Regulatory competition, economic regulation, and law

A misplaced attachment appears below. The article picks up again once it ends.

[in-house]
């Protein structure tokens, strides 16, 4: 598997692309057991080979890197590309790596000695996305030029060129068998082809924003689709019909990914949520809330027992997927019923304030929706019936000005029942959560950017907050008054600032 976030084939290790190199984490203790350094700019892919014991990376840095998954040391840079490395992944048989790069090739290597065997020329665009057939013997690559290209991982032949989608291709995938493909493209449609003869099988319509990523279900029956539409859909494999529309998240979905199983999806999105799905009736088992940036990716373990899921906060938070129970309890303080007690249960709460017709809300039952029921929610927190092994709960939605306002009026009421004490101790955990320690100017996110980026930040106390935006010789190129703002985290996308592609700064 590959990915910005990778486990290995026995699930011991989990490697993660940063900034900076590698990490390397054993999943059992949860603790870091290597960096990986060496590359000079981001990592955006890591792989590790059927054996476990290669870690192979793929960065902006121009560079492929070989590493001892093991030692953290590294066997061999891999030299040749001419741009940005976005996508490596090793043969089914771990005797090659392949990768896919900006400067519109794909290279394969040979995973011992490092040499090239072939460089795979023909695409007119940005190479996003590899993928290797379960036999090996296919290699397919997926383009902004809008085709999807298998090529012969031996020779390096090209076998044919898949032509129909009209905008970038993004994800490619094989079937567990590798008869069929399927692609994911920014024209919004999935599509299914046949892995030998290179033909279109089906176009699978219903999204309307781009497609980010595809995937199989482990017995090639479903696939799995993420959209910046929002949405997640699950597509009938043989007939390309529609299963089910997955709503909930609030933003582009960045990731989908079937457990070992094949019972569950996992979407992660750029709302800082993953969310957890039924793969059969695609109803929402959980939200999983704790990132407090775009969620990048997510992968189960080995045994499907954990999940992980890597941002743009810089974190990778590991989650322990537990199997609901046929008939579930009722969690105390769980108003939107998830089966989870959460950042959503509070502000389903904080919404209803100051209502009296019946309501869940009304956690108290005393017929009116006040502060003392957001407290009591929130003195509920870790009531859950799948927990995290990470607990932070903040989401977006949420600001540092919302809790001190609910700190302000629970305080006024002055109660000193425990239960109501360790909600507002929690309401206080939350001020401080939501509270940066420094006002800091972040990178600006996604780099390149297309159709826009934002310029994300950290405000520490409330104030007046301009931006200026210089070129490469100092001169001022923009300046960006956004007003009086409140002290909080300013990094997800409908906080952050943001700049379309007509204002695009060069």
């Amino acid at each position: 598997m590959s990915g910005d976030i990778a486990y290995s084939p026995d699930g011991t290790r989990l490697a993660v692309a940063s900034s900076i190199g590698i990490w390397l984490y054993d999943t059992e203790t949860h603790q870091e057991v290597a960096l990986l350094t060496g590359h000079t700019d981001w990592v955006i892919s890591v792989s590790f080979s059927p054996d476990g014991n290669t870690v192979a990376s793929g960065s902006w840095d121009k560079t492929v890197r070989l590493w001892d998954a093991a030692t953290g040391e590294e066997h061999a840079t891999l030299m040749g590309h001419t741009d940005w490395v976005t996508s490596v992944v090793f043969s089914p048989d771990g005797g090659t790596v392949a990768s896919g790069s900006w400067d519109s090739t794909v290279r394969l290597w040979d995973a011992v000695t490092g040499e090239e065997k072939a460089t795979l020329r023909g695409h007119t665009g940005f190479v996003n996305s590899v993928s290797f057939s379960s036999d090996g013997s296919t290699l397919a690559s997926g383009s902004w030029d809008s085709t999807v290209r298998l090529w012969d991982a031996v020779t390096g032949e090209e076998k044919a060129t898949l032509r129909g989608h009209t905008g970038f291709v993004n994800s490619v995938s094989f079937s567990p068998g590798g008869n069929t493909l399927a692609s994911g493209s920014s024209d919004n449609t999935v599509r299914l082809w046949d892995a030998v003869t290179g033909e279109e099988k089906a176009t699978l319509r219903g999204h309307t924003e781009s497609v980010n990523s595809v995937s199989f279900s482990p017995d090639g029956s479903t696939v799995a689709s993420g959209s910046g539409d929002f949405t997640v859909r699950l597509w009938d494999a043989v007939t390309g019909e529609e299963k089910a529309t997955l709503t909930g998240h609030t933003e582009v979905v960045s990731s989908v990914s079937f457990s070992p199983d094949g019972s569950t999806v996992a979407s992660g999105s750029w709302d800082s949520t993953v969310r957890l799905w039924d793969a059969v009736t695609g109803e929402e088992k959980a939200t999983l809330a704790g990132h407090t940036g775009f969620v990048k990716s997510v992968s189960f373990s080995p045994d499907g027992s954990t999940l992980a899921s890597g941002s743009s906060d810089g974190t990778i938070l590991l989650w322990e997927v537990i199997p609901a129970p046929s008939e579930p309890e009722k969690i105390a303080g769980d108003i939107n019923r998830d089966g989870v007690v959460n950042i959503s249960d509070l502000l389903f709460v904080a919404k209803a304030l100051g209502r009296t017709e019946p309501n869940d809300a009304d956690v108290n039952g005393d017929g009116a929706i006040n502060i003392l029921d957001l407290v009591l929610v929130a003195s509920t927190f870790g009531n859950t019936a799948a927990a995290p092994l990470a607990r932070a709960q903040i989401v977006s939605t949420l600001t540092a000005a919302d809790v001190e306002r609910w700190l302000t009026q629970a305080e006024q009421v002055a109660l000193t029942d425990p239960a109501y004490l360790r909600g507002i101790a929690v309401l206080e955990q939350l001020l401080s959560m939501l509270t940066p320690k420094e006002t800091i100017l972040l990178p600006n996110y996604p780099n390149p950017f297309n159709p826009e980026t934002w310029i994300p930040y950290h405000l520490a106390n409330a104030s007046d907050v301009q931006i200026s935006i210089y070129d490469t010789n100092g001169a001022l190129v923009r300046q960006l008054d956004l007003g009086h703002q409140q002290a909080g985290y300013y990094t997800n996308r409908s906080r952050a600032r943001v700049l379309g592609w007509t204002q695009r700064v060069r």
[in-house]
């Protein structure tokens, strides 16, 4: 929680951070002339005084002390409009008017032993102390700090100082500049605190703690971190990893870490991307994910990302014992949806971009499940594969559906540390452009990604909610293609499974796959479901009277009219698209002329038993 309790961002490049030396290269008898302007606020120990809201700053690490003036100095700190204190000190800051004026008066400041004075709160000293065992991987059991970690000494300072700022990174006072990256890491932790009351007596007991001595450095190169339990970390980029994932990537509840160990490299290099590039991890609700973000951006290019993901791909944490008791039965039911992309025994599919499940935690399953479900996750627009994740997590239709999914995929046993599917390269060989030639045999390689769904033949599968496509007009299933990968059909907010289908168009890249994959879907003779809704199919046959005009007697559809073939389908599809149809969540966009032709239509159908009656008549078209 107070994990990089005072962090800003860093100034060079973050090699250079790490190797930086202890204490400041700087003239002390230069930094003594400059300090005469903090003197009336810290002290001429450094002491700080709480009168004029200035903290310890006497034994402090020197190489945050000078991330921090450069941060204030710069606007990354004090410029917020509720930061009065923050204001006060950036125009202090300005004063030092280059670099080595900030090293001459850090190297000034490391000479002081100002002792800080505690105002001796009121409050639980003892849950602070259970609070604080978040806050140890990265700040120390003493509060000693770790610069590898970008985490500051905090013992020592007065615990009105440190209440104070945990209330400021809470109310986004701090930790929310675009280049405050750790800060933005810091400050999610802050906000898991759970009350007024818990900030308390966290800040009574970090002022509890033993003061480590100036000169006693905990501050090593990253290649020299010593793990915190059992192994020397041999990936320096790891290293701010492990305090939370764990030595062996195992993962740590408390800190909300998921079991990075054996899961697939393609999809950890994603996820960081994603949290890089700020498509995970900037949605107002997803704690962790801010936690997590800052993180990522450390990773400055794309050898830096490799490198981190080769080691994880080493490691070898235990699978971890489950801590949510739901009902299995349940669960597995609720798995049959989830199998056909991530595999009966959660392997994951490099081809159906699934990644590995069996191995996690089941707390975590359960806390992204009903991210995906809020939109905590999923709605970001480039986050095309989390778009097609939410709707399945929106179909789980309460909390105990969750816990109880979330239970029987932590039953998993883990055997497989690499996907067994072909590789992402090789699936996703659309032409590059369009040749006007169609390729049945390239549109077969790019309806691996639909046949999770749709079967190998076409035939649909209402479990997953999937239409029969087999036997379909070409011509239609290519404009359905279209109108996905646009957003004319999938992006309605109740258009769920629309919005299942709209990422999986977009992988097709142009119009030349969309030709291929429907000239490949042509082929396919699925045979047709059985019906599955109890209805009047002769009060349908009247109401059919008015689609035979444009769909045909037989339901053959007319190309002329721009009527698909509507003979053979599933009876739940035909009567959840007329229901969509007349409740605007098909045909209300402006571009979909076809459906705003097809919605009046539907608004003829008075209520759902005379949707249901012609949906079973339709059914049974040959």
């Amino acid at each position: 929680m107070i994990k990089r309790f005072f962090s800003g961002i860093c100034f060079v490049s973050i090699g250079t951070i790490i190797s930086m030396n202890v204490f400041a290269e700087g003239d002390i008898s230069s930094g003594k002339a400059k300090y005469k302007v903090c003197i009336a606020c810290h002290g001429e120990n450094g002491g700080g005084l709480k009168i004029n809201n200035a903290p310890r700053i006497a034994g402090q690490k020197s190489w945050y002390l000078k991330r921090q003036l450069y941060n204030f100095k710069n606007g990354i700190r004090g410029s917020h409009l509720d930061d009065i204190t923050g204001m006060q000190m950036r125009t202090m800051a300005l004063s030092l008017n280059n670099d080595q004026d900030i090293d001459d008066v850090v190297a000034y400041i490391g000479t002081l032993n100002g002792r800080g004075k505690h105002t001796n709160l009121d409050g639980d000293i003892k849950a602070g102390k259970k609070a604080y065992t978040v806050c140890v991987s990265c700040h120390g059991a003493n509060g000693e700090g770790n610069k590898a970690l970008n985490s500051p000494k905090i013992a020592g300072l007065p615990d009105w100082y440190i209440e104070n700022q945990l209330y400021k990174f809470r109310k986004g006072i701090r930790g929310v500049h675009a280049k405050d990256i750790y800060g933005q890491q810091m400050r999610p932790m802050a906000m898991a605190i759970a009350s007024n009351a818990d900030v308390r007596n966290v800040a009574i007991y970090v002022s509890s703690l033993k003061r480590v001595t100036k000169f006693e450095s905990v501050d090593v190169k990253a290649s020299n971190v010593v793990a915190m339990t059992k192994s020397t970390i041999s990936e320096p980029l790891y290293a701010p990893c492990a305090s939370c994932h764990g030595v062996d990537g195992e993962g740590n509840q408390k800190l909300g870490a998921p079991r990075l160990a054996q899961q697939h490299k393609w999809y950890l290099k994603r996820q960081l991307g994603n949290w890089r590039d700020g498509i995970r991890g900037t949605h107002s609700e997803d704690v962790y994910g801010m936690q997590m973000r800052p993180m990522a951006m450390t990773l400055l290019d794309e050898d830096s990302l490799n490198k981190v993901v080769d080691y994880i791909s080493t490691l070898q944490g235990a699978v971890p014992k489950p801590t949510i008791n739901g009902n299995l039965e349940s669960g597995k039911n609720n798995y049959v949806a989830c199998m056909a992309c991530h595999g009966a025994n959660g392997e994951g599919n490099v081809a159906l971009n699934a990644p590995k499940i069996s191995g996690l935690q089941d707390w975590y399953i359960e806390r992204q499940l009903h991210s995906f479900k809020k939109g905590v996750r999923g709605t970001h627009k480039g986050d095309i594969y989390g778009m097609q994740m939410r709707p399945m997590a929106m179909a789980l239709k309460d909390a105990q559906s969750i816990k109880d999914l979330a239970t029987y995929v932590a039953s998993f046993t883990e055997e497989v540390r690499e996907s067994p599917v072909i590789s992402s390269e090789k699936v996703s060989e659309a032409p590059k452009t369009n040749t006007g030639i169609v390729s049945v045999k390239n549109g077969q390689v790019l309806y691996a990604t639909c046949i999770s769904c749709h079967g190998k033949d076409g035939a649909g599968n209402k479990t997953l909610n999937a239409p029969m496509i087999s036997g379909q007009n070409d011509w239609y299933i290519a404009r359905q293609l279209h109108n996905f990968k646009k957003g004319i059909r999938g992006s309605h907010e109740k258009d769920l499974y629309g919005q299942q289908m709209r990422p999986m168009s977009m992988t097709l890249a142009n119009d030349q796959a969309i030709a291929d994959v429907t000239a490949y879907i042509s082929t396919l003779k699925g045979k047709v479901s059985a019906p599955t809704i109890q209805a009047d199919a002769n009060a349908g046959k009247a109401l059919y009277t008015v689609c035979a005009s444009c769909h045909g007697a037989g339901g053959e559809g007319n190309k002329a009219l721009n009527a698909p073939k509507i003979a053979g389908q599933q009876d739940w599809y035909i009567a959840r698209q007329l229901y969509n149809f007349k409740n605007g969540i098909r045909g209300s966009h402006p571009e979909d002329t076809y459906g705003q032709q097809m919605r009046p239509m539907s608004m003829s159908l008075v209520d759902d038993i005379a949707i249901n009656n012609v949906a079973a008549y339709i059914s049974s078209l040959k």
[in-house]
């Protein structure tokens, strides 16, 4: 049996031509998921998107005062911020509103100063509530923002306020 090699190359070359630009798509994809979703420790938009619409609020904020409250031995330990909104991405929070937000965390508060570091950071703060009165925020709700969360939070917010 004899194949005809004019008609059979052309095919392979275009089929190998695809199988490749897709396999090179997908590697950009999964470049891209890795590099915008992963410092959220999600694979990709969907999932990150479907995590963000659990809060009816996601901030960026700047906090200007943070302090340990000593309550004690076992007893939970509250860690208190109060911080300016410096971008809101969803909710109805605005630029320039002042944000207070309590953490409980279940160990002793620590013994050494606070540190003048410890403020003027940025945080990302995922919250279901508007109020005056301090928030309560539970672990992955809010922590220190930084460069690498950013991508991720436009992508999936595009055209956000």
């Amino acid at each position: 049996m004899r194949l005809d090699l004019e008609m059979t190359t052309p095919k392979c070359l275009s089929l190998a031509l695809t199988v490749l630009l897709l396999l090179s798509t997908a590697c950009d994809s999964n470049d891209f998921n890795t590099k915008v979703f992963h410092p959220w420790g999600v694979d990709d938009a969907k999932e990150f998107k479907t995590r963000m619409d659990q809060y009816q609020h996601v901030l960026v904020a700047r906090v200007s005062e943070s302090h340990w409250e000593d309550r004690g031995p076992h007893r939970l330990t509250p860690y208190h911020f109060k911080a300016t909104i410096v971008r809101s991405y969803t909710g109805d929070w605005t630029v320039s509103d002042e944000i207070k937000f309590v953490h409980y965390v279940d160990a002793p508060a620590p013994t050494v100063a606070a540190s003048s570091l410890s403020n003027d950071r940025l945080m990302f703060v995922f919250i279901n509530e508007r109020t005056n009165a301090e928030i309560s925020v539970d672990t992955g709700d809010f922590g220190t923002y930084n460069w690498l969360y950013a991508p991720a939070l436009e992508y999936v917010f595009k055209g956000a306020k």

One often meets the view that economic regulation should be understood in terms of Pareto efficiency. Economic theories of law have traditionally focused on concepts such as market failure, efficiency, and inefficiency. Proponents assume that under the conditions of perfect competition, rational economic actors will enact courses of action that tend to induce Pareto outcomes. The idea of perfect competition means that markets which are competitive will induce efficient outcomes. The perfect competition approach has focused on the conception of market failure as the foundation for designing regulatory policy. Until recently, lawyers overwhelmingly relied upon a model of economic contract, developed over the last two decades in law and economics, as a normative structure to guide efficient decision-making.